Slow, content-based, federated, explainable, and fair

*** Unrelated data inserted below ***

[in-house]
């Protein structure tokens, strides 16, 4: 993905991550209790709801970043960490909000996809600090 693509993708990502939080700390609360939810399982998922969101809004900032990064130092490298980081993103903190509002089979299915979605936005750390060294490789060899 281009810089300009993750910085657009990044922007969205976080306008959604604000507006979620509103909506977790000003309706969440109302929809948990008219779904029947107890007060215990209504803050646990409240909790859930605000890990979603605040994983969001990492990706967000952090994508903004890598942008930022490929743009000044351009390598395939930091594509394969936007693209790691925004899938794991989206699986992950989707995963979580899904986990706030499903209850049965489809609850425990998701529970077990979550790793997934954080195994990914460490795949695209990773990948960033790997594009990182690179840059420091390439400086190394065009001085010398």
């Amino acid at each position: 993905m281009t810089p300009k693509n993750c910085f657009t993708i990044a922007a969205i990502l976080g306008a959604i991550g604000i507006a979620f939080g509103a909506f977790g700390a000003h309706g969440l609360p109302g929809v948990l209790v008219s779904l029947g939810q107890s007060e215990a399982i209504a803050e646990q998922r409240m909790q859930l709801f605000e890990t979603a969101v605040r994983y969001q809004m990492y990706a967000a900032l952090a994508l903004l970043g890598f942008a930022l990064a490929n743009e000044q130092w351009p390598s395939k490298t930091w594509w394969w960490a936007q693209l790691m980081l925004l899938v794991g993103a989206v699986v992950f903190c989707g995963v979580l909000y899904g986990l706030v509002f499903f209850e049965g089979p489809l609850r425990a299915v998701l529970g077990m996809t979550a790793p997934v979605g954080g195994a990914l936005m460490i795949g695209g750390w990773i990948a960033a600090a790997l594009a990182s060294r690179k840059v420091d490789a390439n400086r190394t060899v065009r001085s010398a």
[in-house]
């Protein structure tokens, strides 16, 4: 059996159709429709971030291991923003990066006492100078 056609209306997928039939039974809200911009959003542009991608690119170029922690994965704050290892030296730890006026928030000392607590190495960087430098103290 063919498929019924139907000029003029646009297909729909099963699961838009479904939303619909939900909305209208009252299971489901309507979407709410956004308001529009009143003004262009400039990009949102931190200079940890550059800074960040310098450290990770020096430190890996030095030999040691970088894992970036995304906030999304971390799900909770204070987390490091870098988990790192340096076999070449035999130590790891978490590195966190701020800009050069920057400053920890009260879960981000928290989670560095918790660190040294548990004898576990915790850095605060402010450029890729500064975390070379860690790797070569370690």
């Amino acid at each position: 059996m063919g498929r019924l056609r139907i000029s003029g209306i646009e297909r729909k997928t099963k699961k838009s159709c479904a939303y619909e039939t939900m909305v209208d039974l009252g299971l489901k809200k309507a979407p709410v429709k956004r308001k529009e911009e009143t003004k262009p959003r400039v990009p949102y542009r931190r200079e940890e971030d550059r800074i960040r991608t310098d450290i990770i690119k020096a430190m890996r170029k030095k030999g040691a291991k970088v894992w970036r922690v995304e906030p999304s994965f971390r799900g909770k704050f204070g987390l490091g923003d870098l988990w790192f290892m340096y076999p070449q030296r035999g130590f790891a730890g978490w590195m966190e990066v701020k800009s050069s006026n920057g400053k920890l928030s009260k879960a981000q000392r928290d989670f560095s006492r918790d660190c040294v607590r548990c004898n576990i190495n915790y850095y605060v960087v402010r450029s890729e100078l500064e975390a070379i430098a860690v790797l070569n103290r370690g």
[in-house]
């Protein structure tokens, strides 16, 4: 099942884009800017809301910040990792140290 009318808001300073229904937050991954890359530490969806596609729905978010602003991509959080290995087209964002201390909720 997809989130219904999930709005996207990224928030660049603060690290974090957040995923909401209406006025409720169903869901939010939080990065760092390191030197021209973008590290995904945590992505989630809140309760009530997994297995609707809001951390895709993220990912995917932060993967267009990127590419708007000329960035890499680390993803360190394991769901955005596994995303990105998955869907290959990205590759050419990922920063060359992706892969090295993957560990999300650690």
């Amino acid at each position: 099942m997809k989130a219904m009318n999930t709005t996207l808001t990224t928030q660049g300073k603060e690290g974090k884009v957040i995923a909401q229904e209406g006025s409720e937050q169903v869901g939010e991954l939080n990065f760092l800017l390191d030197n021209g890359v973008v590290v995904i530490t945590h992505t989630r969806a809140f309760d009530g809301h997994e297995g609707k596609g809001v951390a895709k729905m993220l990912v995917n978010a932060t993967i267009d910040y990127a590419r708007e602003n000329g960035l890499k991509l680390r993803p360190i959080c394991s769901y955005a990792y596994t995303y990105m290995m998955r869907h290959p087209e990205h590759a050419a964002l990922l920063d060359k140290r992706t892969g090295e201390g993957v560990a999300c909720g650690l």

Access to information on the world wide web is dominated by two monopolists, Google and Facebook, that decide most of the information we see. Their business models are based on “surveillance capitalism”, that is, profiting from getting to know as much as possible about individuals that use the platforms. The information about individuals is used to maximize their engagement thereby maximizing the number of targeted advertisements shown to these individuals. Google’s and Facebook’s financial success has influenced many other online businesses as well as a substantial part of the academic research agenda in machine learning and information retrieval, that increasingly focuses on training on huge datasets, literally building on the success of Google and Facebook by using their pre-trained models (e.g. BERT and ELMo). Large pre-trained models and algorithms that maximize engagement come with many societal problems: They have been shown to discriminate minority groups, to manipulate elections, to radicalize users, and even to enable genocide. Looking forward to 2021-2027, we aim to research the following technical alternatives that do not exhibit these problems: 1) slow, content-based, learning maximizing user satisfaction instead of fast, click-based learning maximizing user engagement; 2) federated information access and search instead of centralized access and search; 3) explainable, fair approaches instead of black-box, biased approaches.